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Dive into cheeky pop with Terez

By Roog Kubur, June 21 2022

Dealing with boys is hard. Dating in general is hard. But there’s something about the female-male dynamic that makes people hold unrealistic expectations for women while men are allowed to run around and have the time of their lives. This dynamic is not only ridiculous and outdated, but also incredibly easy to poke fun at. Luckily, Terez’s new song “Ugh Boy” does just that. 

“Ugh Boy” is the song to transport us to the alternate universe where men are the ones yearning for the relationship. Terez described the track as a “cheeky innuendo for sexual empowerment,” and she hits the nail on the head. The lyrics are reminiscent of a situation we know all too well — someone thinking a relationship was more serious than we originally thought. It flips the script on sexuality and societal expectations with tongue-in-cheek lyrics and a wavy instrumental. 

“It came from being a place where I don’t want to date,” Terez said about the inspiration behind the track. “I find there’s a lot of assuming women want to be in a relationship and assuming they’re lying when they don’t.” 

The word that most clearly expresses the essence of this song is cheeky. Terez described it as containing “tongue-in-cheek references, sly smirks with different lyrics that could have different meanings or going for the shock value.” It’s not often you hear a song so clearly express a female opinion that is often shut out for being too vulgar, but this song brazenly and unapologetically declares what she wants. 

It’s an interesting take on female empowerment. Lyrics like “You know I’m a catch and I know you like the chase” give the power to the women, making her own worth explicitly clear while stringing the boy along. At the same time, lyrics like “Always used to getting women’s attention/with your distance and deflection” criticize the male counterpart for thinking she would be an easy catch — calling attention to the hypocritical nature of heteronormativity.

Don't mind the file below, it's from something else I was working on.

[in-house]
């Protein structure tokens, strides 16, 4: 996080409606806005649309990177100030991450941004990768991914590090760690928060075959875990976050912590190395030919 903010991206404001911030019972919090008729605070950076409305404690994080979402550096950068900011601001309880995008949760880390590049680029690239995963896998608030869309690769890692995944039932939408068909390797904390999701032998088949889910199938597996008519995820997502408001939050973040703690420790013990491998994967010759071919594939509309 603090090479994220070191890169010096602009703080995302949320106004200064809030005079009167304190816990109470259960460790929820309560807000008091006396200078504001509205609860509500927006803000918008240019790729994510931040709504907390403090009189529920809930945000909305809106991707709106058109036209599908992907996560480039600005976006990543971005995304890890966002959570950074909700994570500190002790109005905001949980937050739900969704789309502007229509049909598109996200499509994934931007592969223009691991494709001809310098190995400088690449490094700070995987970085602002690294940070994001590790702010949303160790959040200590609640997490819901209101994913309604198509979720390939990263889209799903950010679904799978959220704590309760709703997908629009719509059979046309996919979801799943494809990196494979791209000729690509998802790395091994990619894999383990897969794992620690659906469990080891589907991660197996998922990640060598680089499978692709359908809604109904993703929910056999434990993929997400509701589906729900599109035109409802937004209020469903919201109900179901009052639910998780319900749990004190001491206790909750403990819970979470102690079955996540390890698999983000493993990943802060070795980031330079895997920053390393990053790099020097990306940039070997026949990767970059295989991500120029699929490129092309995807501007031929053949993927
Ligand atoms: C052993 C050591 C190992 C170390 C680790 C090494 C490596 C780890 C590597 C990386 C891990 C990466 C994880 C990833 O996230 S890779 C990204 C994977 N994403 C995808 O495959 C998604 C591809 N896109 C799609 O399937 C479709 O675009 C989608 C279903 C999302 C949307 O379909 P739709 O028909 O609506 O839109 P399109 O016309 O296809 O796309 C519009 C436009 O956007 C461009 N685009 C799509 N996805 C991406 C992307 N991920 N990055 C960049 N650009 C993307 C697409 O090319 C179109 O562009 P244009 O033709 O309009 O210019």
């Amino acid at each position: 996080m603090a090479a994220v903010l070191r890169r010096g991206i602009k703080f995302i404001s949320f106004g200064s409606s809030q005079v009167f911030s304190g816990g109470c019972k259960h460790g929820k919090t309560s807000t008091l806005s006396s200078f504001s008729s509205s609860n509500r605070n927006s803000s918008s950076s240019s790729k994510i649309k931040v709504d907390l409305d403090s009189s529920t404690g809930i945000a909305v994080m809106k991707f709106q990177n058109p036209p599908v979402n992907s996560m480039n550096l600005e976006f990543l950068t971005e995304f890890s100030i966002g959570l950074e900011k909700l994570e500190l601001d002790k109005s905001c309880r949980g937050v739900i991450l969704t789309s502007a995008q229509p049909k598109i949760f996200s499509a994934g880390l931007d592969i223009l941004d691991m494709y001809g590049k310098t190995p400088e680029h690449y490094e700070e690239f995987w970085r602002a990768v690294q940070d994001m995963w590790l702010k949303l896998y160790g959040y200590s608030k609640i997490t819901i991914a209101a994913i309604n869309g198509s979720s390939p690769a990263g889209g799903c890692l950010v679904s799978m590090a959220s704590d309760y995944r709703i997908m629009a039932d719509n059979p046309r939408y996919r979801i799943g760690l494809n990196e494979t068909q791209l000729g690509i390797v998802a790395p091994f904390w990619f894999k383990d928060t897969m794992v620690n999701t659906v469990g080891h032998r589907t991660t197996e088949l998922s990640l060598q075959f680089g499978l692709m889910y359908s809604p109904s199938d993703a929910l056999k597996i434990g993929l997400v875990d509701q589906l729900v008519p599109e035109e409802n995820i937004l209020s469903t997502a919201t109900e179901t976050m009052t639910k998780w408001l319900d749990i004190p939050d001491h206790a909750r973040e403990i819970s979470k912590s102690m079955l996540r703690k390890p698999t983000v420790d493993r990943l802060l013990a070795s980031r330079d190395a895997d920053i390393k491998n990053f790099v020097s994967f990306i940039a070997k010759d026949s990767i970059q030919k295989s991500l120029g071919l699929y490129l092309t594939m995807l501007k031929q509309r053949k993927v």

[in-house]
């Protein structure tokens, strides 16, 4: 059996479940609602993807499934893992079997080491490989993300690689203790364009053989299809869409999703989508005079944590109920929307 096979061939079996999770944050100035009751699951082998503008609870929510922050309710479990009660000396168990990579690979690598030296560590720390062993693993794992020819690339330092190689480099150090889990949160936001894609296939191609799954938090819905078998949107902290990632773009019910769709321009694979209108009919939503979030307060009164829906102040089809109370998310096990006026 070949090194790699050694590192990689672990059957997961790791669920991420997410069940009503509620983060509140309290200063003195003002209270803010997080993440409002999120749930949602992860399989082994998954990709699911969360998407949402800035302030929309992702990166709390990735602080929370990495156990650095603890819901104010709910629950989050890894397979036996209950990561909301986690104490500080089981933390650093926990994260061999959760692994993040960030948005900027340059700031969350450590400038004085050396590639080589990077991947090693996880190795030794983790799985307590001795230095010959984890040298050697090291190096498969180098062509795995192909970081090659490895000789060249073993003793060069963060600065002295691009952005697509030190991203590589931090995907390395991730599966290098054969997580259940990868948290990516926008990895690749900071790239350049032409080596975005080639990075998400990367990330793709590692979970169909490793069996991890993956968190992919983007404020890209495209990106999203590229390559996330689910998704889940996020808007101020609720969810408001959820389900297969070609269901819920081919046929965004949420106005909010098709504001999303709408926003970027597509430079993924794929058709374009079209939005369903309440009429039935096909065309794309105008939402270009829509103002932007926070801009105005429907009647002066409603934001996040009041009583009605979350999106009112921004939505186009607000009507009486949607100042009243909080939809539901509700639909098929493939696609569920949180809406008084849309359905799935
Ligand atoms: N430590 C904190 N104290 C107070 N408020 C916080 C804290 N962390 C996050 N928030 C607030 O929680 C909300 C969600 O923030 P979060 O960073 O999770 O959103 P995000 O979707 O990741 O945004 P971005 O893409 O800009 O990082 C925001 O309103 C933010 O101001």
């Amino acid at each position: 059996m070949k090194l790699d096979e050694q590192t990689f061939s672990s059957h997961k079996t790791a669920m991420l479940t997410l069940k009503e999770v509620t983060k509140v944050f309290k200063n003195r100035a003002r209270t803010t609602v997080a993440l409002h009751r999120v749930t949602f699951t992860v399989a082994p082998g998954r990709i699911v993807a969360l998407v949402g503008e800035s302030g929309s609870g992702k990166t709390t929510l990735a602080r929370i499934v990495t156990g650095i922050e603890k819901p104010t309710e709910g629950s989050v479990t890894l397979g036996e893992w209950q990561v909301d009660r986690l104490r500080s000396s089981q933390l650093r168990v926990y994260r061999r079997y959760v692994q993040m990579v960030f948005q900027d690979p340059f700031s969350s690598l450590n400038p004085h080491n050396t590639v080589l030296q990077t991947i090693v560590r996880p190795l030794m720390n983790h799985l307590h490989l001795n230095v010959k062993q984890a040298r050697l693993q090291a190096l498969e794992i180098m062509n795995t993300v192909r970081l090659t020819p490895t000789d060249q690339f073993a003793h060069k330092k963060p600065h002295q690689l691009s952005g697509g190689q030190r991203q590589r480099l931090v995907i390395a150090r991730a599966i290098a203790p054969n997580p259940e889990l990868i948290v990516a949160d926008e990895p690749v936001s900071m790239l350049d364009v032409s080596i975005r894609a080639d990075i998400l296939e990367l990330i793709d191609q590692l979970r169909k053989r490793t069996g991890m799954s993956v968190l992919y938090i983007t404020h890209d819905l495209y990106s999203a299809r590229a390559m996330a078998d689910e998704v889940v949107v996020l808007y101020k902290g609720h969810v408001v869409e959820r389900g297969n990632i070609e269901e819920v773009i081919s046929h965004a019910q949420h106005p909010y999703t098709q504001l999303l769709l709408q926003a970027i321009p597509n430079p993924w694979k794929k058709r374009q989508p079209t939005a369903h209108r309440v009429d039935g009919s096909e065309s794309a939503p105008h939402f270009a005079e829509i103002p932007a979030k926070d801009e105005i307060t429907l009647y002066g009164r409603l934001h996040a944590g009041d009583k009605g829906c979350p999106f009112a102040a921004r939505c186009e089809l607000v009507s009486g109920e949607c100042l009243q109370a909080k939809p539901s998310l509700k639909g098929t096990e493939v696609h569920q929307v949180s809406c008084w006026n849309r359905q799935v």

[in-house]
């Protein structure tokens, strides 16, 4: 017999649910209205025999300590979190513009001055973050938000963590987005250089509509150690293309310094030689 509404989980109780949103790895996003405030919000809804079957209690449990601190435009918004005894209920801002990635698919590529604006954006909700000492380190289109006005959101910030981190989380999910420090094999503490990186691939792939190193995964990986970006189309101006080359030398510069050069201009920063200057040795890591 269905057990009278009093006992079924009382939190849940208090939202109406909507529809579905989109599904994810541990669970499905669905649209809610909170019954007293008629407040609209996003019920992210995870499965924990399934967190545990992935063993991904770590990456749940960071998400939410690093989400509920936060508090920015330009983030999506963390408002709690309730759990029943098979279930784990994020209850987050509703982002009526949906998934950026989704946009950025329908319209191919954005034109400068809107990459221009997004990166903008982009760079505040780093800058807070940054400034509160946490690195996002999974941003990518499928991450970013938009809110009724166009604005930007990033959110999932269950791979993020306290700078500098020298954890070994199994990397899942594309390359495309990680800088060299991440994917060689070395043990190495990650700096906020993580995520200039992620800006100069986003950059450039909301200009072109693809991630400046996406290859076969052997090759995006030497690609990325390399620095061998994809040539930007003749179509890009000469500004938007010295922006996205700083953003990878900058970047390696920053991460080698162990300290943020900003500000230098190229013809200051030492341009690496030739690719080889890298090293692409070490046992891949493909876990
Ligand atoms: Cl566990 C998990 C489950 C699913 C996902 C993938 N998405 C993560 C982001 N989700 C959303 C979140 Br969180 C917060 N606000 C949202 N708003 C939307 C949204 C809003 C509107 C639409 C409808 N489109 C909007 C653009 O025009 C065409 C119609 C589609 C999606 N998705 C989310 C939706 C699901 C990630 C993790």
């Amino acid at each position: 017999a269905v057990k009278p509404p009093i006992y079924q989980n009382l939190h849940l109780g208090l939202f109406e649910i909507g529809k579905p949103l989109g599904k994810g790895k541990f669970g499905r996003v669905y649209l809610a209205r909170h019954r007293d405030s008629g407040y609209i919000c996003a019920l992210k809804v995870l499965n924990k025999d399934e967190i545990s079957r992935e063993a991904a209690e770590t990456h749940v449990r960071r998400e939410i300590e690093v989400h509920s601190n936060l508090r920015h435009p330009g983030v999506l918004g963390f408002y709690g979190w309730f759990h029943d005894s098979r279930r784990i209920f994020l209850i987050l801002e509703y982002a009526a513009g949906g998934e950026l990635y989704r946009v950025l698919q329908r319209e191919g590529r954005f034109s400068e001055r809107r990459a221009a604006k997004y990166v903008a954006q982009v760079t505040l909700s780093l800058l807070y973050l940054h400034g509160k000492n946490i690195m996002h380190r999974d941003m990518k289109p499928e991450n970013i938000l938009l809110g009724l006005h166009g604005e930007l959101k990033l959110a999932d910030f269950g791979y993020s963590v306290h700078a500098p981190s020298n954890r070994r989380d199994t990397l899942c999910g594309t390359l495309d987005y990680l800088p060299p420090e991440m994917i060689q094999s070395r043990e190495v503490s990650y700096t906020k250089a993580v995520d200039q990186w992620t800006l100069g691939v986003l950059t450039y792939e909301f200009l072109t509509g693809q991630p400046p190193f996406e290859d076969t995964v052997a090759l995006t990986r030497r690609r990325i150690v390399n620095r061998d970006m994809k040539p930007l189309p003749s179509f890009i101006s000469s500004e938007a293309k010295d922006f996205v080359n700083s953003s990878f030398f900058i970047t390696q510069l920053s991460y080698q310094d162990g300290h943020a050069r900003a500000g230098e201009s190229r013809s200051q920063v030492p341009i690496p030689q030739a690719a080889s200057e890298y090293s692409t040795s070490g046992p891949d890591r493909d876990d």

This concept extends past the lyrics into the studio, as this is Terez’s first self-produced release. This is her siren song, with vocal layering and a dreaming instrumental to lure listeners into her world. 

“It happened organically,” she said about what pushed her to produce the track herself. “After creating the demo, I felt like it was almost done.” 

The song was initially planned to be a collaboration between her and co-producer Elysse Yulo, but admitted Yulo took on a more consultative role during the creation process. 

The track was her way of taking on the brazen character of the subject matter. It contains lyrics that push the envelope compared to her other songs, overcoming the fear of being too much. That doesn’t mean it didn’t come with any challenges, though. Like any creative process, the mental gymnastics were very much present while the song was being created. 

“I knew it would be a lot of work, but the mental component of not being discouraged or feeling like it’s hot garbage was a challenge,” Terez admitted regarding the production process. 

This is the first single of Terez’s new EP releasing later this year. While the project is still in the creative process, she shared that the subject matter would cover a range of topics, from female empowerment to reflections on her childhood. 

Despite the personal subject matter, Terez posits that relatability is a priority with her music. 

“I want people to feel heard and understood,” she said. 

Each of Terez’s songs are unique and fresh. There are songs in there that are the soundtrack to the confident, bad-girl character that everyone wants to play once in a while and other songs that are perfect for when you’re in your feels. Her catalogue is impressive to say the least, but on a human level it’s refreshing. To know that there’s a song out there that can speak to whatever you’re going through is comforting and there is no shortage of that with her music.

All of Terez’s music can be found on Spotify, Apple Music and wherever else you stream music, in addition to the uncensored and censored versions of the “Ugh Boy.” The song comes with a cheeky video as well, in case you need any more convincing on what makes Terez an act to watch out for. 

Terez’s Recommendations: “La. La. La.” to get a feel of how she started and “Hot Mess” to remind us that it’s okay to be a mess.

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